Retired folk are supposed to volunteer. But I was not motivated to do so until the COVID-19 pandemic, when our local KFLA public health unit put out a call for help in contact tracing late in 2020. Apparently more than 200 people responded to the appeal — and about 20 of us were chosen, most retired health care professionals–nurses, doctors, and pharmacists.
We were required to follow an online course, and then attend two days of training before being unleashed on the telephones and computers to perform our tasks. My usual shift was all day Fridays. Sometimes I’d fill an extra shift in surges or when other workers were away. A massive database kept track of all the people who had been in contact with a “case” (i.e., someone who had tested positive). We would pick up the tasks each day, one by one. We had to inform the contact of their exposure (if they did not already know) and explain what to do: how to isolate, how to manage within the home with housemates and family members, when and where to get tested and how often. Then we charted our work in the computer database and made new tasks for follow up. When I started, the isolation period was 14 days from the exposure — it grew shorter over the year that I did the work. Vaccines came in the middle of the year and the rules changed accordingly.
The calls mostly went well. Sometimes they were contentious or upsetting as contacts could be frightened, angry, or overwhelmed. Often we supplied information about financial supports and how to obtain food or medicine during isolation. The information that we gathered was subject to privacy laws, which we all understood from our earlier employment. We spoke with essential workers, teachers, daycare workers, parents of school kids and hockey players, immigrant families, university students and professors, grandmothers, farmers, police officers, partygoers, and, sometimes, our neighbours.
Although we worked individually in separate booths, wearing masks, using lots of sanitizer and disinfectant wipes– there was a certain esprit de corps — we were a team. For most of us, it was the only outside human contact that we had during the lengthy lockdowns.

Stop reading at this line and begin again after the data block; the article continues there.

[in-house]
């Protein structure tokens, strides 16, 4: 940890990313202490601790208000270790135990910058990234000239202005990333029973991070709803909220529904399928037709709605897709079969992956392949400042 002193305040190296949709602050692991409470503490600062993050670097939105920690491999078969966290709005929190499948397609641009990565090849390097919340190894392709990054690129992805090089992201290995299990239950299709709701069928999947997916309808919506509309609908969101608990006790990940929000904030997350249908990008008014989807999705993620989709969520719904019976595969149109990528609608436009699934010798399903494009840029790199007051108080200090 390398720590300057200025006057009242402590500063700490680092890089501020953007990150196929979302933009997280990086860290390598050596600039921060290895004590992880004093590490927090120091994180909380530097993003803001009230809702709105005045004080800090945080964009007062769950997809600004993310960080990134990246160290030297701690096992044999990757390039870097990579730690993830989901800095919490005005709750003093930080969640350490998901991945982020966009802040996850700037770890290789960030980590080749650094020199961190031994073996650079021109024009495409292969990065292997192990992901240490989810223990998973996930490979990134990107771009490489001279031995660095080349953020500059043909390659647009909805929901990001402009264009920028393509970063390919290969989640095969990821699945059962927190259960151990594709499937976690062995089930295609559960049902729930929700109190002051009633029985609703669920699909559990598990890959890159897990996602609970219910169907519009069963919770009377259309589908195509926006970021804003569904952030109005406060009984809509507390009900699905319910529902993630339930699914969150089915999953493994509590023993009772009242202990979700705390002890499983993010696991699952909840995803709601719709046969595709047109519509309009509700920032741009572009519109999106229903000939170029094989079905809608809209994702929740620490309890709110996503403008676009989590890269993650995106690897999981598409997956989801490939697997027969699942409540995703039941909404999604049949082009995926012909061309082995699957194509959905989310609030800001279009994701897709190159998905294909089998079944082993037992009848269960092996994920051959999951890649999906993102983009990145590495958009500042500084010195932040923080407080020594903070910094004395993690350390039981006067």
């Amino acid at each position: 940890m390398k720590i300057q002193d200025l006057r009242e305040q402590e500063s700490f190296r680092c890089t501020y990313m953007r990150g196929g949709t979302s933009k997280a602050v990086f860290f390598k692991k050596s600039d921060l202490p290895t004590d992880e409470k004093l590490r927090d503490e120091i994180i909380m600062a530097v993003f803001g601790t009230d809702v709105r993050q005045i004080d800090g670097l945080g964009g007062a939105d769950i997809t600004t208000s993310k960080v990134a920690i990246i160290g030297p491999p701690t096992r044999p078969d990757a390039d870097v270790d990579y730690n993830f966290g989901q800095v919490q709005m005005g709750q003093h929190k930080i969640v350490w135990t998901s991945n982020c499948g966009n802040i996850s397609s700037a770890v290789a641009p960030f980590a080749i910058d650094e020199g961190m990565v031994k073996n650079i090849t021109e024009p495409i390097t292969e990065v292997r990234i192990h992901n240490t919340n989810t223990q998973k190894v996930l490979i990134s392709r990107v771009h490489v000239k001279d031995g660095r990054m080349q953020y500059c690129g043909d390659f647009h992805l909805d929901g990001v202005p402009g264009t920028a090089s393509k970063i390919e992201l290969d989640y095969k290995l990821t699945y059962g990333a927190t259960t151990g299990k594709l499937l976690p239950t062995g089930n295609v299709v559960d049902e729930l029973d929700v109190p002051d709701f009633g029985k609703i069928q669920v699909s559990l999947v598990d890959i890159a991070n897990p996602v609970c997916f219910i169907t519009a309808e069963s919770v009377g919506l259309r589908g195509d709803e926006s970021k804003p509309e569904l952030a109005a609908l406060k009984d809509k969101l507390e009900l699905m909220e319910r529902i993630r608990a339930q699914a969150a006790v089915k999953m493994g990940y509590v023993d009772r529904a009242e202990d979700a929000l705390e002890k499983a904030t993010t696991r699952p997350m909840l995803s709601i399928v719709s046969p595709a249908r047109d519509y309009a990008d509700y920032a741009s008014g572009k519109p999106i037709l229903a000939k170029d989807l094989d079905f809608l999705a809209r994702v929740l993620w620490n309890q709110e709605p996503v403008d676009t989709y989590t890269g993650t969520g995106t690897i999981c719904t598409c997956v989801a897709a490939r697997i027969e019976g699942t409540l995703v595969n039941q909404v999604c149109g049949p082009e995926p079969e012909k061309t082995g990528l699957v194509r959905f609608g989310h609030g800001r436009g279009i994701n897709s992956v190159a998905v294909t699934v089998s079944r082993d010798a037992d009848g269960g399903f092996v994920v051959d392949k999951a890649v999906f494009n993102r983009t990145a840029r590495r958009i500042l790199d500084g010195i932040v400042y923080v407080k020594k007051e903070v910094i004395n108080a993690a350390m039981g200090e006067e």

The regular staff were nice to us, explained what was happening, and they were excessively grateful for what seemed like a modest contribution. Sometimes we made calls to other parts of Ontario if their local services were overwhelmed. We learned that Kingston was the only region to use volunteers and that some health units had given up tracing contacts when case numbers were too large. We sometimes felt a bit smug.
Then omicron entered Canada through eastern Ontario — and we too were overwhelmed. From being the best in the province, Kingston briefly became the worst. And soon it was clear that vaccines did not prevent the infection, although they certainly made a difference to the severity of the illness. Case numbers exploded and the number of contacts spiralled beyond measure. A test was needed to come out of isolation, but appointments for tests were scarce because so many people needed them. People with symptoms were told to simply assume it was COVID and stay home. Without tests, positive cases went unrecognized, consequently, contacts could not be identified for tracing. Our shifts were cancelled at first week by week, then definitively. Ironically, the worse the pandemic became, the least we could do.
It had been a year of dedicated work, interesting, sincere, fulfilling…and yet, I wondered if we had accomplished anything at all. The tyranny of negative evidence: you cannot measure what did not happen.
Once the omicron situation came under better control, we were invited to a little lunchtime reunion. Here is some of our team… I am fourth from left. Our amazing leader at the top.